What is Hemochromatosis?

Hemochromatosis is an iron disorder in which the body simply loads too much iron. This action is genetic and the excess iron, if left untreated, can damage joints, organs, and eventually be fatal.

There are several types of hemochromatosis. Type 1, also called Classic Hemochromatosis (HHC), is a leading cause of iron overload disease. People with HHC (too much iron) absorb extra amounts of iron from the daily diet. The human body cannot rid itself of extra iron. Over time, these excesses build up in major organs such as the heart, liver, pancreas, joints, and pituitary. If the extra iron is not removed, these organs can become diseased. Untreated hemochromatosis can be fatal.

Iron is an essential nutrient found in many foods. Iron carries oxygen (in hemoglobin) to all parts of the body. Normally, humans absorb about 8-10% of the iron in foods that they eat. People with hemochromatosis (too much iron) can absorb four times more iron than normal.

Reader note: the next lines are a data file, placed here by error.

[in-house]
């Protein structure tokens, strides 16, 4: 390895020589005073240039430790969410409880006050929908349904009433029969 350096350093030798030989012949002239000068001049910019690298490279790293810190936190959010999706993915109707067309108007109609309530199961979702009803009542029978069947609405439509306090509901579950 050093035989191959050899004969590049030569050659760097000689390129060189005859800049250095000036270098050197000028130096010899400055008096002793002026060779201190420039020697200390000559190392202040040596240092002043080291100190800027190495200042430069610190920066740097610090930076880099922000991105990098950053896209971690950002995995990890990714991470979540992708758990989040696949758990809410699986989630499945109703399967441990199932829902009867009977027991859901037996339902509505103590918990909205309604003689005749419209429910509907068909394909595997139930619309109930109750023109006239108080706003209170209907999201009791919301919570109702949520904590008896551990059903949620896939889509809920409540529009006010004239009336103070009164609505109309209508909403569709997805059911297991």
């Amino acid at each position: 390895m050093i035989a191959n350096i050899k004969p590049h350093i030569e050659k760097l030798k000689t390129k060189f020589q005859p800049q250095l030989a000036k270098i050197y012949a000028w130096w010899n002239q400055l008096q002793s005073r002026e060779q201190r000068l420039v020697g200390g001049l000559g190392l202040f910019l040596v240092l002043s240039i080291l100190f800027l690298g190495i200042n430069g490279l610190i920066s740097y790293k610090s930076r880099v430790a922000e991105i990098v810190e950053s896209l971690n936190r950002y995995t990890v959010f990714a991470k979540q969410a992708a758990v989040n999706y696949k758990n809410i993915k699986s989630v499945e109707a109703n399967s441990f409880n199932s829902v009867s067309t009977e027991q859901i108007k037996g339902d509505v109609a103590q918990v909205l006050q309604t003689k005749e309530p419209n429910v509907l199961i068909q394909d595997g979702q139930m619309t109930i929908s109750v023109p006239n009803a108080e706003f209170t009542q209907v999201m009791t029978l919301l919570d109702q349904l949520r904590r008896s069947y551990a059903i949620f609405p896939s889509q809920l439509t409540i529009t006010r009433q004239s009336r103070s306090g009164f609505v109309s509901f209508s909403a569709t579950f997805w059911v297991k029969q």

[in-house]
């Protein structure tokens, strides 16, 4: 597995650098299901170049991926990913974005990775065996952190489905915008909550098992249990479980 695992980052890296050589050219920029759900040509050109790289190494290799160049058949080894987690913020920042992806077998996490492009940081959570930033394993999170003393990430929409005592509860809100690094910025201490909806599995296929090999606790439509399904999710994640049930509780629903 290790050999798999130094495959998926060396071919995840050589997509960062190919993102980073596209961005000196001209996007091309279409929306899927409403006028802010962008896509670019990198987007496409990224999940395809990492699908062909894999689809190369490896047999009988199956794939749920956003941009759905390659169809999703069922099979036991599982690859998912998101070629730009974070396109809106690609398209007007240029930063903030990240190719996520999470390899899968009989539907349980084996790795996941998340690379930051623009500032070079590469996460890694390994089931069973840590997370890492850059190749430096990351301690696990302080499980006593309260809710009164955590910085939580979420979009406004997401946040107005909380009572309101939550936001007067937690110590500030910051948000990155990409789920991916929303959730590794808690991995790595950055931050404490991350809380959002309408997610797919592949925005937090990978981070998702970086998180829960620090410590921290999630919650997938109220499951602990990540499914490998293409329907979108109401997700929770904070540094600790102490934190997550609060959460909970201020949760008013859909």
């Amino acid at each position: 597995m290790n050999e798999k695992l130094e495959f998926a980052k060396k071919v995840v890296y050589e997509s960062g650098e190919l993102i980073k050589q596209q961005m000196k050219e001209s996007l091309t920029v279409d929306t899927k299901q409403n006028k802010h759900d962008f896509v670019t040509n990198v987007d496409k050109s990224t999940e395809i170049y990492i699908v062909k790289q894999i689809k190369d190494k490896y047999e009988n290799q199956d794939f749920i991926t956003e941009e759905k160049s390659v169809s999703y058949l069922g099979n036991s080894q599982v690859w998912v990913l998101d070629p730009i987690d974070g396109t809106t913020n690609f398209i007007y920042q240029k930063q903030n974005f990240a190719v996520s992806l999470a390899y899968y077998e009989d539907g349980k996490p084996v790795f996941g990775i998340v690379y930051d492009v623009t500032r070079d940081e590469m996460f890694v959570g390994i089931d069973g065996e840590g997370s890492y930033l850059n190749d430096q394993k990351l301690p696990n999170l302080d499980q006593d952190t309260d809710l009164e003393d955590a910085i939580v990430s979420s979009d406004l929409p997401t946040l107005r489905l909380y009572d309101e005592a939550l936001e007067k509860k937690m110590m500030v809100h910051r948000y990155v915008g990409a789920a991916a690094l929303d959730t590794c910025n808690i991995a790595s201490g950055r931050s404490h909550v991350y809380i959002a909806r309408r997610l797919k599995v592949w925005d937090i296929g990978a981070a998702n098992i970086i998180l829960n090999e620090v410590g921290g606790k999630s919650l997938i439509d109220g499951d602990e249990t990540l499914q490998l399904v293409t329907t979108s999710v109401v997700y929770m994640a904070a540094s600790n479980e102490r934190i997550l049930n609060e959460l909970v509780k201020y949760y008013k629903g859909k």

Undiagnosed and untreated hemochromatosis (too much iron) increases the risk for diseases and conditions such as:

  • Diabetes mellitus
  • Irregular heart beat or heart attack
  • Arthritis (osteoarthritis, osteoporosis)
  • Cirrhosis of the liver or liver cancer
  • Gall bladder disease
  • Depression
  • Impotence
  • Infertility
  • Hypothyroidism
  • Hypogonadism
  • Some cancers

Mismanaged iron in the brain has been observed in autopsies of people with neurodegenerative diseases: Alzheimer's, early onset Parkinson's, epilepsy, multiple sclerosis, and Huntington's disease.

Caucasians are the people most at risk for the classic type of hemochromatosis. More than one million Americans have the genes for this type. However, there are other gene combinations that result in hemochromatosis regardless of a person's ethnicity. It is estimated that as much as or more than 16 million Americans have some degree of elevated iron and are at risk for the same diseases that occur in people with the untreated classic type: bone and joint disease, cirrhosis, liver cancer, diabetes, hypothyroidism, hypogonadism, infertility, impotence, depression, or premature death due to liver or heart failure.